The news came as a shock. The look on Brian’s face was pure disbelief after he hung up the phone with the principal of the school where he had worked for the past 13 years, and where he planned to return to in the fall.
Earlier that day, I was offered my old job back in the USA. With Brian headed back to the classroom, that meant we both would have jobs to come home to after our year away. Our former lives in Colorado were just sitting there waiting for us. How easily we could slip back into “normal” life.
We were in for a loop.
“You won’t believe this,” Brian said to me without blinking. “She said that she’d approve a request to extend my sabbatical another year if I wanted. And I’d still get my old job back when I returned.”
My heart thumped in my chest, “What? Are you serious? Another year?”
We were both dumbstruck.
We never planned on staying in Mexico for more than one year. That’s how long Brian was allowed by his school district to take unpaid leave and get his same teaching job back. When we first learned about this incredible benefit years ago, we instantly knew we were going to take advantage of it and starting saving money. Four years later, we had saved enough for both of us to take a year off from work and live and travel in Mexico.
Fast forward to that fated phone call, and there we were 9 months into our year away, faced with the unanticipated, complicated and emotional decision of whether to go back home or stay another year. We had just one week to decide. That’s when Brian’s request for leave was due to the district office, and when I needed to accept or decline my former employer’s offer.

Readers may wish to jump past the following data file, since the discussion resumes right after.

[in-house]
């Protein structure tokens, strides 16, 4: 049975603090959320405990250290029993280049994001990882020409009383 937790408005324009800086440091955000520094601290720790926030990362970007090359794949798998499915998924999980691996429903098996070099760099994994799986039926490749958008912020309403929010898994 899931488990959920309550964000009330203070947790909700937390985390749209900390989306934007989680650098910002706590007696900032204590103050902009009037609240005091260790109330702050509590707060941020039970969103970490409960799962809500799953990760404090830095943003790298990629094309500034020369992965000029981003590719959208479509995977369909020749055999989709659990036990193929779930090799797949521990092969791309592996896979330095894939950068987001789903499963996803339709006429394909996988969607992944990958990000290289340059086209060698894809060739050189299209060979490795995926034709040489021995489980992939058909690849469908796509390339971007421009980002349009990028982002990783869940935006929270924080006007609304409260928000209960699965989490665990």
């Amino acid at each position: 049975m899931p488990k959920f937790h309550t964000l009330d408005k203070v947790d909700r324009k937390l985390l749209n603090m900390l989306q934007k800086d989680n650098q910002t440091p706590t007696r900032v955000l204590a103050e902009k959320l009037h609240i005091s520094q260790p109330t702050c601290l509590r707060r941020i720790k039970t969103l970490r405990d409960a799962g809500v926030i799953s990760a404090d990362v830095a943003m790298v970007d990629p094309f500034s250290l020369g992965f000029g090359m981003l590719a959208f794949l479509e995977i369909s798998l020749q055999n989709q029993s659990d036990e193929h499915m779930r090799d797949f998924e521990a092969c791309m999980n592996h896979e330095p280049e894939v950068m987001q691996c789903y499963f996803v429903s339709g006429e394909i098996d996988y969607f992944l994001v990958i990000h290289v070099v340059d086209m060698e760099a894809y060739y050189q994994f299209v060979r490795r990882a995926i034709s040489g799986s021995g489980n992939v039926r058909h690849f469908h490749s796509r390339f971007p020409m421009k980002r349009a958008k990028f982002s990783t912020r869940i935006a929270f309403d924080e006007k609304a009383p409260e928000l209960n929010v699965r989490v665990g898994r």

The timing was purely coincidental. We had merely contacted our former employers on the same day to get the conversation started about re-entry into our old jobs. We never expected that I’d be offered a job on the same day that Brian would find out he could take another year off.
We were bewildered, excited and frightened out of our wits. What should we do?
The possibility of staying in Mexico another year sent us into a tailspin. With our year away coming to a close, we had already begun to mentally move back to Colorado and were excited, albeit nervous, about coming home.